Stacy Schiff, author of “The Witches,” in New York, Oct. 16, 2015. The Pulitzer Prize-winning author explores the mass hysteria that engulfed the Massachusetts Bay Colony in 1692 and resulted in 19 hangings. (Sara Krulwich/The New York Times)

Author Stacy Schiff is no stranger to giving silenced or misunderstood women their due. (Sara Krulwich/The New York Times)

The girls who claimed to suffer at the invisible hands of the witches found themselves with a new respect and freedom; instead of their previous lives confined to home and church, they traveled to nearby villages and towns to advise on spiritual matters and other cases of affliction. Their male elders not only listened to them, but also acted according to their pronouncements and visions. It was an almost irresistible position for a young Puritan girl to find herself in.

On the other side of the equation, the sheer number of women who were accused, imprisoned, and even killed speaks to the threat the men felt by many women in their communities. “It is a tribute to female power, obviously in a perverse way,” Schiff says. “The number of female accused tells you something about the power of women because it is so much more frequently women who are being accused.”

The situation quickly spiraled out of control. Young women, who weren’t naturally suffering psychological ailments, started faking bewitchment, partly for the power, partly because it became clear that if you weren’t a victim, there was a good chance you would be accused of witchcraft. Anybody who expressed doubt at the antics of the bewitched or the court proceedings was also in danger.

Plus, accusations of witchcraft became a nifty way to settle old family grudges and to rid society of those who didn’t quite fit in. As Schiff began looking into the day-to-day court records of the county, she was surprised to find that the witch courts often mirrored past conflicts — like land or inheritance disputes — in the regular courts. “Witchcraft tied up loose ends, accounting for the arbitrary, the eerie, and the unneighborly,” Schiff writes.

Despite the unusual amount of power women held during this period, there wasn’t a lot of sisterhood among them. Most of the time, women were accusing other women, even sometimes their own mothers or daughters.

But there was one unusual instance when they stood up for their own. One of the few men accused of witchcraft was former Salem minister George Burroughs, who had buried two wives and who was suspected of being abusive. Suddenly, the bewitched girls found themselves visited by his late wives’ ghosts, who had a lot to say about the evil things the minister had done. “It’s like the furies, in that case,” Schiff says, her voice rising a touch with excitement. “They’re like the deities of vengeance here, trying to exact some kind of toll on him for having done this. But that’s a fairly rare thing where they’re sort of standing up for another woman and, in fact, that’s a dead woman that they’re standing up for.”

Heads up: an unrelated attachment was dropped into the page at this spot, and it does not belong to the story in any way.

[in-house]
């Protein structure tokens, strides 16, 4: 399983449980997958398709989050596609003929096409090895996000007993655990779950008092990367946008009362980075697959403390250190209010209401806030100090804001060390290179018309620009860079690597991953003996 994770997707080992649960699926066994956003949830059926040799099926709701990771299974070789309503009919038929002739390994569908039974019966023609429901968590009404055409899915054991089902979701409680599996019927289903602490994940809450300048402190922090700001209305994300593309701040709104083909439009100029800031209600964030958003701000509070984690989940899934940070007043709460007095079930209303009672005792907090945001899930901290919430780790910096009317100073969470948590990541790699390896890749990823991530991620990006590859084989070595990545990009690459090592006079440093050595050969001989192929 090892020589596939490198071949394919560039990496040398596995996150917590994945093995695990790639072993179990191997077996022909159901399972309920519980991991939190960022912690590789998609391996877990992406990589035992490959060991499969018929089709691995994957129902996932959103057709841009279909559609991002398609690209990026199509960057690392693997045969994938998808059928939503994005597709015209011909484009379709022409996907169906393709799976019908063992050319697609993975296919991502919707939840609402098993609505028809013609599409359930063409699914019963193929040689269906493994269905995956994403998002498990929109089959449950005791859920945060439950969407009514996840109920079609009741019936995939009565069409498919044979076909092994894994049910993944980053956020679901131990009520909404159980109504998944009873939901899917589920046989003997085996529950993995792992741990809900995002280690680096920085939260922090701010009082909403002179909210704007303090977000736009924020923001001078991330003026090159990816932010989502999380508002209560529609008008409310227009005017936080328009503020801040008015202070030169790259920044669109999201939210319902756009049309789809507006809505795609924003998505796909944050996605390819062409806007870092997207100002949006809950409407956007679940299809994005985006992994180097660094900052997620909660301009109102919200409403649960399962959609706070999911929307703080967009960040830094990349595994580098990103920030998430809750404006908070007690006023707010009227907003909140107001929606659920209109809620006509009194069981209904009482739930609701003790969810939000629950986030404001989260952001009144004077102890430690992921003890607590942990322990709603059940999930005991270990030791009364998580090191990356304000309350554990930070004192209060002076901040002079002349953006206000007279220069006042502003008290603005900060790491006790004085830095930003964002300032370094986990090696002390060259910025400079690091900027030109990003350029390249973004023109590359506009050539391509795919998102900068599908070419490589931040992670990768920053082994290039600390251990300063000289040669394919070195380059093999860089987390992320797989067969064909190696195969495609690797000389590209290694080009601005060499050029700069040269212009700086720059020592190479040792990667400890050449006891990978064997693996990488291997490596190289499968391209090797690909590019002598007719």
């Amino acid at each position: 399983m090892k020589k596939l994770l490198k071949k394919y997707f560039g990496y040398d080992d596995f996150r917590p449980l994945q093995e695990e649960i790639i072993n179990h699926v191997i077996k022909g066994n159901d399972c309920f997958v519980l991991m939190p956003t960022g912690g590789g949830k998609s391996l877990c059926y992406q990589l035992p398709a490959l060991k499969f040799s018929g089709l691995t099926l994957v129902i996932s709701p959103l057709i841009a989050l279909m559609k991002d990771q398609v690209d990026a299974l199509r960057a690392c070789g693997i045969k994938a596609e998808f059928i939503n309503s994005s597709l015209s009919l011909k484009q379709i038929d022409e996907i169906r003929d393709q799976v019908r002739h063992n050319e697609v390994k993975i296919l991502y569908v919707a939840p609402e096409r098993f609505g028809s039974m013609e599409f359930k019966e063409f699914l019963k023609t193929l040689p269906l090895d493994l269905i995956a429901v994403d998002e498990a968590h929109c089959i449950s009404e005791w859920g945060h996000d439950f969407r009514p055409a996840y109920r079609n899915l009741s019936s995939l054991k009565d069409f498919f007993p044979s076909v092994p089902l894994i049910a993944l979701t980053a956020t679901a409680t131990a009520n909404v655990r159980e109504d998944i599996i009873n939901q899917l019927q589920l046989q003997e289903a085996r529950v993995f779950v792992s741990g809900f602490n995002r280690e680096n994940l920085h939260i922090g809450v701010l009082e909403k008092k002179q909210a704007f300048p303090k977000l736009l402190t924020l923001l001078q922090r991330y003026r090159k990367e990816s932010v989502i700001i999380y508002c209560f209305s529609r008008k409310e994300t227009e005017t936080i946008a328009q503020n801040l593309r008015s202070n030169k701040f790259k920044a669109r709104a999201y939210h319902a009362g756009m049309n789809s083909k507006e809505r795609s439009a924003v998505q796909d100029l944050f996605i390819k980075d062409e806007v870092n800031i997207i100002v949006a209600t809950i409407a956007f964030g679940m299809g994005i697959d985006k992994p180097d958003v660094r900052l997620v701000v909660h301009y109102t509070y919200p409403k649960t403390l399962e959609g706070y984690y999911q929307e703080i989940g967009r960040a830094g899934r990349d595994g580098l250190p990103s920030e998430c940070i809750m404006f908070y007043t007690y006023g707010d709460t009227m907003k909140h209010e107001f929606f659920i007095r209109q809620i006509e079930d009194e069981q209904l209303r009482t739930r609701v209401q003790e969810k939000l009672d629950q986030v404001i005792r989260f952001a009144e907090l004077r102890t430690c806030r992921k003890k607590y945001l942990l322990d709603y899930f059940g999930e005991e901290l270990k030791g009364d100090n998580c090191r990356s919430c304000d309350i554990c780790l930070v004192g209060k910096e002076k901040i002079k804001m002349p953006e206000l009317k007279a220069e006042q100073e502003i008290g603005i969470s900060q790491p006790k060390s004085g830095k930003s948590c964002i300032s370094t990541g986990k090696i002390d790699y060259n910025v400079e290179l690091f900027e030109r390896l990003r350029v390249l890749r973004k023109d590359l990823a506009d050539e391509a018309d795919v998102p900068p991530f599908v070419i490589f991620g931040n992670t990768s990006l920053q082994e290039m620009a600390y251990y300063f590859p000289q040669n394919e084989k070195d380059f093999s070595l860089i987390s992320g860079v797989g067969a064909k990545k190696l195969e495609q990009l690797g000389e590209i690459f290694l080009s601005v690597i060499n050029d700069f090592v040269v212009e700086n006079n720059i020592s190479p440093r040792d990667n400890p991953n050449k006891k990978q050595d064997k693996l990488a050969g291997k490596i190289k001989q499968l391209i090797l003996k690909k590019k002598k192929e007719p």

The trials were a rare moment in early American history of “women in peril being turned into perilous women.” (Joseph E. Baker/Wikimedia Commons)

In the end, as many as 185 people were accused across 25 towns, with 55 people confessing to witchcraft, 19 people hanged (and one killed by pressing), and 13 girls “bewitched” over a span of just nine months.

After reason returned and the ghosts dissolved into the night, the young girls and women fell silent again, their stories largely lost and their power gone for hundreds of years. And the complicit and guilty in Salem attempted to bury the affair forever.
But to no avail. The Salem witch trials continue to haunt the American story to this day.

In The Witches, Schiff resurrects this dark — and downright terrifying — world and helps to explain how our seemingly serious and rational forbears could murder 20 innocent people. But that doesn’t mean she’s put our fascination with this salacious affair — our country’s first true horror story — to rest. “I think partly [it’s because] it’s a ghost story,” Schiff explains of our continued obsession. “It’s so incongruent that these god-fearing, self-righteous, incredibly erudite men go this far off the rails.”

“[And] I think the very fact that it’s about adolescents keeps us glued to it. I mean, we read about this when we’re adolescents … it gets into our skin then, and it plays on all those adolescent themes of not being able to tell the real world from the supernatural world, and feeling our faith very intensely, and shape shifting, and all of the finger pointing, the sort of bullying and shaming … I think we almost never outgrow it in a way.”

The Witches: Salem, 1692 is published by Little, Brown & Co (2015).